DeMint’s Health Handouts Violate Liberty

The following article originally was published in the July 20, 2009, edition of Grand Junction’s Free Press.

DeMint’s health handouts violate liberty

by Linn and Ari Armstrong

Memo to Republican Senator Jim DeMint: tax-subsidized health welfare is not “free-market reform.”

DeMint touts his “Health Care Freedom Plan” as an alternative to President Obama’s political takeover of medicine. The plan contains some good ideas. It reduces political controls of insurance by allowing people to buy policies out of state. It limits frivolous lawsuits. And it allows people with Health Savings Accounts to use pre-tax money to purchase insurance.

Part of the plan, however, forces some people to finance other people’s health care. That’s not freedom, it’s a threat to throw people in prison if they don’t pay up.

Real freedom in medicine means that patients, doctors, and insurers have the right to voluntarily interact to mutual advantage, free from force, fraud, and political controls. Real freedom means that you may choose to pay for somebody else’s health care if you want, but others may not force you to pay for their care.

The problem with American medicine is that over decades politicians have seized control of much of medicine, driven up costs, and largely destroyed the market for real health insurance by tying most people to expensive, non-portable, employer-paid insurance.

In order to “solve” the political failures of the past, today’s Democrats want to extend their power over medicine by increasing tax subsidies, forcing people to buy politically-controlled insurance, and subjecting doctors to ever more controls.

Now that Lady Liberty needs her Knight in Shining Armor more than ever, some Republicans have busied themselves instead with stabbing freedom advocates in the back.

It was, after all, Republican Mitt Romney who advanced the political takeover of medicine in Massachusetts. That state forces people to buy insurance — though many there continue to buy it only when they face expensive medical procedures, as a recent Wall Street Journal editorial points out — and massively subsidizes health expenses with tax dollars.

Massachusetts suffers from exploding costs and doctor shortages, so naturally Democrats want to duplicate that failed experiment on a national scale.

To his credit, DeMint rejects insurance mandates. Yet a core part of DeMint’s plan shares Obama’s premises that some must be forced to pay for the medicine of others.

DeMint’s bill 1324 creates a “refundable tax credit” for non-employer insurance of $2,000 for individuals and $5,000 for families. That’s a great idea for those who would simply get a tax break, as it would offset the tax incentive to get overpriced insurance through employers.

The problem is that those who pay less income tax than that would get a subsidy or voucher, in other words a handout.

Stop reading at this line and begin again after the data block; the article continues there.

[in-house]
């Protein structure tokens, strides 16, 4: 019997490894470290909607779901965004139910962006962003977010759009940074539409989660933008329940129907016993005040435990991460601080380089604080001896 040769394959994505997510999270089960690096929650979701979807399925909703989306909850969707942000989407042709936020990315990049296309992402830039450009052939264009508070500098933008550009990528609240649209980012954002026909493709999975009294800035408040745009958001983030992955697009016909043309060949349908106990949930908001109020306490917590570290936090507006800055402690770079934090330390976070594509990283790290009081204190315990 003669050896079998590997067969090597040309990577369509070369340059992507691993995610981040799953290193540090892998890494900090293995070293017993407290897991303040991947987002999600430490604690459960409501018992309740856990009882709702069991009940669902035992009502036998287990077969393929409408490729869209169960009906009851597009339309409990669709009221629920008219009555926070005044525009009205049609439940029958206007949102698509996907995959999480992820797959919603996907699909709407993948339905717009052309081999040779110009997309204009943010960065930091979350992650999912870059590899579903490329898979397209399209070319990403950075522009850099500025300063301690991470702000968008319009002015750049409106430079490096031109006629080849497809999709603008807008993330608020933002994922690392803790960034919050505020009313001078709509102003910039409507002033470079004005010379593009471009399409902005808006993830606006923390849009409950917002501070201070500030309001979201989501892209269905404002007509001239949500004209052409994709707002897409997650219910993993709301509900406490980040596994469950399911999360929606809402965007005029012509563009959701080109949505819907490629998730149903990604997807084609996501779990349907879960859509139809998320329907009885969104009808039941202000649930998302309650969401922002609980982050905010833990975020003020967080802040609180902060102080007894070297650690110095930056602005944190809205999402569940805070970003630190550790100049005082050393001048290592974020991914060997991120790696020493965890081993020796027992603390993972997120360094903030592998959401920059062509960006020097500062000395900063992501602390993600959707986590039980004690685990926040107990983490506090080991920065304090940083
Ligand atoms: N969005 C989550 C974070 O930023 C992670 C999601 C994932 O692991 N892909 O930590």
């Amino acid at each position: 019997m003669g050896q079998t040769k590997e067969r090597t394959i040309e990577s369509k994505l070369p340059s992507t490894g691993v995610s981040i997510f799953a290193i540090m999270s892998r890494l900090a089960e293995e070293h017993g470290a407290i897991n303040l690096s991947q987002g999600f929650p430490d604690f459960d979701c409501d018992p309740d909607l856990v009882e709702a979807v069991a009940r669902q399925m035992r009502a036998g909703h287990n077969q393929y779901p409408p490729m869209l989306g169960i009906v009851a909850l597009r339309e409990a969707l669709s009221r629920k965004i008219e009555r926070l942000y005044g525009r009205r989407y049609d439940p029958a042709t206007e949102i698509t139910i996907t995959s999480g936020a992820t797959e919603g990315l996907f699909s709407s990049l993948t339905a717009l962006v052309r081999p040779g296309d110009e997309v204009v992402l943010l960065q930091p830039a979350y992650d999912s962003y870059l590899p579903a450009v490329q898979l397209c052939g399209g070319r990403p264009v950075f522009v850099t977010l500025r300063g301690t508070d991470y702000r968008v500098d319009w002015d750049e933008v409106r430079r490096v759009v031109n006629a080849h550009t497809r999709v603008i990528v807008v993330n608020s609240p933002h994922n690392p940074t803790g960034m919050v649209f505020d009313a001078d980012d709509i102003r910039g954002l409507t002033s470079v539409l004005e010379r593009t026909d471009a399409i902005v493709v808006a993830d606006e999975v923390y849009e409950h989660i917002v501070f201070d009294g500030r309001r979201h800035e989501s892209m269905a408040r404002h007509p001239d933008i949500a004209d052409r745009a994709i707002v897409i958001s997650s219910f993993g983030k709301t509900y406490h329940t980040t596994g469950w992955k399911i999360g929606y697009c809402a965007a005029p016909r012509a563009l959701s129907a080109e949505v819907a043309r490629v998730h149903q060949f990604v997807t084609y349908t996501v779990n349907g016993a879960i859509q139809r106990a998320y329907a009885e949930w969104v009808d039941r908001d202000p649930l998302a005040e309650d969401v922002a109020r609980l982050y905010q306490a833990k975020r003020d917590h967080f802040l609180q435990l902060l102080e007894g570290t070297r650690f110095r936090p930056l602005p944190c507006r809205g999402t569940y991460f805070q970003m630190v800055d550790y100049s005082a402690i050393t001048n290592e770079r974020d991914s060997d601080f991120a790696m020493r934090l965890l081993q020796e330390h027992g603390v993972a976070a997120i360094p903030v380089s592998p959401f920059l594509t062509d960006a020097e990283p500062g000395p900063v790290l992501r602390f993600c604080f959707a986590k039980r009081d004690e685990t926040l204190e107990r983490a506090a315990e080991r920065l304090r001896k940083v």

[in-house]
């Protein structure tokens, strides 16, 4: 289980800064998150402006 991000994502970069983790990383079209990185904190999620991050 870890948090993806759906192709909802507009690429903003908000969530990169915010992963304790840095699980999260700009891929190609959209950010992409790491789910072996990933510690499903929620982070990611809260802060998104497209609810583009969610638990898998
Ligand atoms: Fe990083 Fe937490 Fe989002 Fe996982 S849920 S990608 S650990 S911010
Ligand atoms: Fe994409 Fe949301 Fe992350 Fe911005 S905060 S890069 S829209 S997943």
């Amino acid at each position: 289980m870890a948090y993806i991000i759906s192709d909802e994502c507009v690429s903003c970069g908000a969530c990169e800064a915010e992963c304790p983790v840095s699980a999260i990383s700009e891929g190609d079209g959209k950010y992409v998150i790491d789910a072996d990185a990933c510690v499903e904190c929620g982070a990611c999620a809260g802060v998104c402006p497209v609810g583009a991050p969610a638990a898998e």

DeMint disingenuously claims that his vouchers will generate “no cost,” as he would redirect “stimulus” money to fund the vouchers. But this is merely changing the recipients of the forced wealth transfers.

The “stimulus” special-interest spending should be stopped immediately, and the federal government should reduce its spending to match so that the real economy can direct those resources productively.

Given the better points of DeMint’s bill, are we overly critical of the handouts? The problem is that, by granting the premise that some people should be forced to fund the health care of others, DeMint ultimately grants the entire case to his opponents.

Individuals have the right to their own labor and income. It is wrong to rob Peter to pay for Paul’s health care. Forcing some to finance the health care of others violates the rights of those paying the bills and breeds abusiveness and irresponsibility among recipients. DeMint’s handouts ignore those truths.

So long as Republicans play the handout game, they will correctly be seen as “me-tooing” the Democrats, and they will continue to lose, step by step, inch by inch, to those who would subject the entire economy to political controls.

DeMint’s handouts also distract attention away from the fundamental problem: health insurance is too expensive because of political controls. You solve that problem by repealing the controls, not by hiding them behind another welfare scheme.

In a Fox interview, DeMint praises the market, says “Americans don’t want more government in health care,” and lauds competition. But a tax-funded free market is a contradiction in terms. If people buy insurance with tax dollars, politicians will continually seek to expand political control over insurance, rather than roll back those controls. Thus, DeMint’s handouts will tend to diminish the free market for insurance, not augment it.

We applaud DeMint for looking seriously at ways to redress the problems of politically-manipulated health care. We especially like his reforms of Health Savings Accounts and lawsuits. We agree with DeMint when he says, “No American should be forced into a government-run system that limits their choices and rations their care.”

To successfully restore free markets, though, DeMint needs to do something other than promise more handouts. He needs to unequivocally champion the individual’s right to his own life, resources, and property.

Linn Armstrong is a local political activist and firearms instructor with the Grand Valley Training Club. His son, Ari, edits from the Denver area.